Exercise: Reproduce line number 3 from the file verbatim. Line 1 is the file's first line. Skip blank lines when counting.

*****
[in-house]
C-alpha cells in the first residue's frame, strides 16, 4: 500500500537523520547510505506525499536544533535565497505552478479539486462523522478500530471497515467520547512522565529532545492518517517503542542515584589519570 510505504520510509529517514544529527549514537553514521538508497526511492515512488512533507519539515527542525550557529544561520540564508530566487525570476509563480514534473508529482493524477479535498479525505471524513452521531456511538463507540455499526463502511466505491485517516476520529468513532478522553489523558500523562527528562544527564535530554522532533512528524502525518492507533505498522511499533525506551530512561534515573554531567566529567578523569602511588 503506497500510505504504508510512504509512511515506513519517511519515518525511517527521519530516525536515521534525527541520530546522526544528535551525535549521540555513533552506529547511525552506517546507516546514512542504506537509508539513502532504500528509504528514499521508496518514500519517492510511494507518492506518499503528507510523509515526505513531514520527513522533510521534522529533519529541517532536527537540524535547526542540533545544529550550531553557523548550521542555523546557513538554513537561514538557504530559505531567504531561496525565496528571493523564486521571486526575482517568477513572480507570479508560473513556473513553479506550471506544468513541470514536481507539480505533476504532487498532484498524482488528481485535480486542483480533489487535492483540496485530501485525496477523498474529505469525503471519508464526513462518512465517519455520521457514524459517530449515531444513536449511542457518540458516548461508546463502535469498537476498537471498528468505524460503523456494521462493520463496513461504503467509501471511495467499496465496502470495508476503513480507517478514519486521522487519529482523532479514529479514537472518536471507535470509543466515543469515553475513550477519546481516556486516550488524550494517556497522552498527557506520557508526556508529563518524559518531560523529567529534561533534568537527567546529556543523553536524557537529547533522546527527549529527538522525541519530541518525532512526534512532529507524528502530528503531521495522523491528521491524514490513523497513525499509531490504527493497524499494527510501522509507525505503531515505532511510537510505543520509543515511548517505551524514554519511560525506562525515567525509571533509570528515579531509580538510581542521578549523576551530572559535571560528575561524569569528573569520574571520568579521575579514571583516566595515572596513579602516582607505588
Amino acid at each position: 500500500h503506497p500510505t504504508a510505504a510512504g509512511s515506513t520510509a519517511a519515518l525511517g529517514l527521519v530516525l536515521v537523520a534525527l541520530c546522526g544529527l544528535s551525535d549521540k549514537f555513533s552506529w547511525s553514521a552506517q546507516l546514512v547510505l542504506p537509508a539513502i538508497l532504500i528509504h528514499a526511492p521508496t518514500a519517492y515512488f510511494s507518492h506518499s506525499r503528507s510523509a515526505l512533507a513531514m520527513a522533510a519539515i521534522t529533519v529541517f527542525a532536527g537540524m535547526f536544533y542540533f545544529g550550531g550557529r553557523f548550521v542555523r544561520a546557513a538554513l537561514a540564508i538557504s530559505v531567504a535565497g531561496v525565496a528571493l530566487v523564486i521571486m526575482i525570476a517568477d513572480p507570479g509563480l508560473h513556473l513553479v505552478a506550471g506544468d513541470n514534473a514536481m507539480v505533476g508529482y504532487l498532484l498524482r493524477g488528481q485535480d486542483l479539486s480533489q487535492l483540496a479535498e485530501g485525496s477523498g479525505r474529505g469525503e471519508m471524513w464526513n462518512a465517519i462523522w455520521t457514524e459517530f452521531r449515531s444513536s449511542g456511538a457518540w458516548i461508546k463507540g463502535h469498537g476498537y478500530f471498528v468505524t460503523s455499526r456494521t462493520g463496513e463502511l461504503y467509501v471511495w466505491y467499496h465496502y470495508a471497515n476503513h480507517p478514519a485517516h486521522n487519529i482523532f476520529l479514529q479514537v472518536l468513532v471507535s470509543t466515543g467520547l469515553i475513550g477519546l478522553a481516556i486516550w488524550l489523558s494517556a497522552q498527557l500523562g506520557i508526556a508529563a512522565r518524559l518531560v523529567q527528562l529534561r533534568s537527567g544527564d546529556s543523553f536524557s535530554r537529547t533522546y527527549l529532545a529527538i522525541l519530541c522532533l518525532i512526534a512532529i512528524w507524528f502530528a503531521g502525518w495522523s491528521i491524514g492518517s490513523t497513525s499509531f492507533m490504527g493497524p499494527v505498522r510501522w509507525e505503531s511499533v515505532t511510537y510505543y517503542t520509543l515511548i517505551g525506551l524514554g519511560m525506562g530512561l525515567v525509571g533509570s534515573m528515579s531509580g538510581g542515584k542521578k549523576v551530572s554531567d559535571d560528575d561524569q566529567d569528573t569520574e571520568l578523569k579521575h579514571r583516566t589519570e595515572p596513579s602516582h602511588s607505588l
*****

Amino acid at each position: 500500500h503506497p500510505t504504508a510505504a510512504g509512511s515506513t520510509a519517511a519515518l525511517g529517514l527521519v530516525l536515521v537523520a534525527l541520530c546522526g544529527l544528535s551525535d549521540k549514537f555513533s552506529w547511525s553514521a552506517q546507516l546514512v547510505l542504506p537509508a539513502i538508497l532504500i528509504h528514499a526511492p521508496t518514500a519517492y515512488f510511494s507518492h506518499s506525499r503528507s510523509a515526505l512533507a513531514m520527513a522533510a519539515i521534522t529533519v529541517f527542525a532536527g537540524m535547526f536544533y542540533f545544529g550550531g550557529r553557523f548550521v542555523r544561520a546557513a538554513l537561514a540564508i538557504s530559505v531567504a535565497g531561496v525565496a528571493l530566487v523564486i521571486m526575482i525570476a517568477d513572480p507570479g509563480l508560473h513556473l513553479v505552478a506550471g506544468d513541470n514534473a514536481m507539480v505533476g508529482y504532487l498532484l498524482r493524477g488528481q485535480d486542483l479539486s480533489q487535492l483540496a479535498e485530501g485525496s477523498g479525505r474529505g469525503e471519508m471524513w464526513n462518512a465517519i462523522w455520521t457514524e459517530f452521531r449515531s444513536s449511542g456511538a457518540w458516548i461508546k463507540g463502535h469498537g476498537y478500530f471498528v468505524t460503523s455499526r456494521t462493520g463496513e463502511l461504503y467509501v471511495w466505491y467499496h465496502y470495508a471497515n476503513h480507517p478514519a485517516h486521522n487519529i482523532f476520529l479514529q479514537v472518536l468513532v471507535s470509543t466515543g467520547l469515553i475513550g477519546l478522553a481516556i486516550w488524550l489523558s494517556a497522552q498527557l500523562g506520557i508526556a508529563a512522565r518524559l518531560v523529567q527528562l529534561r533534568s537527567g544527564d546529556s543523553f536524557s535530554r537529547t533522546y527527549l529532545a529527538i522525541l519530541c522532533l518525532i512526534a512532529i512528524w507524528f502530528a503531521g502525518w495522523s491528521i491524514g492518517s490513523t497513525s499509531f492507533m490504527g493497524p499494527v505498522r510501522w509507525e505503531s511499533v515505532t511510537y510505543y517503542t520509543l515511548i517505551g525506551l524514554g519511560m525506562g530512561l525515567v525509571g533509570s534515573m528515579s531509580g538510581g542515584k542521578k549523576v551530572s554531567d559535571d560528575d561524569q566529567d569528573t569520574e571520568l578523569k579521575h579514571r583516566t589519570e595515572p596513579s602516582h602511588s607505588l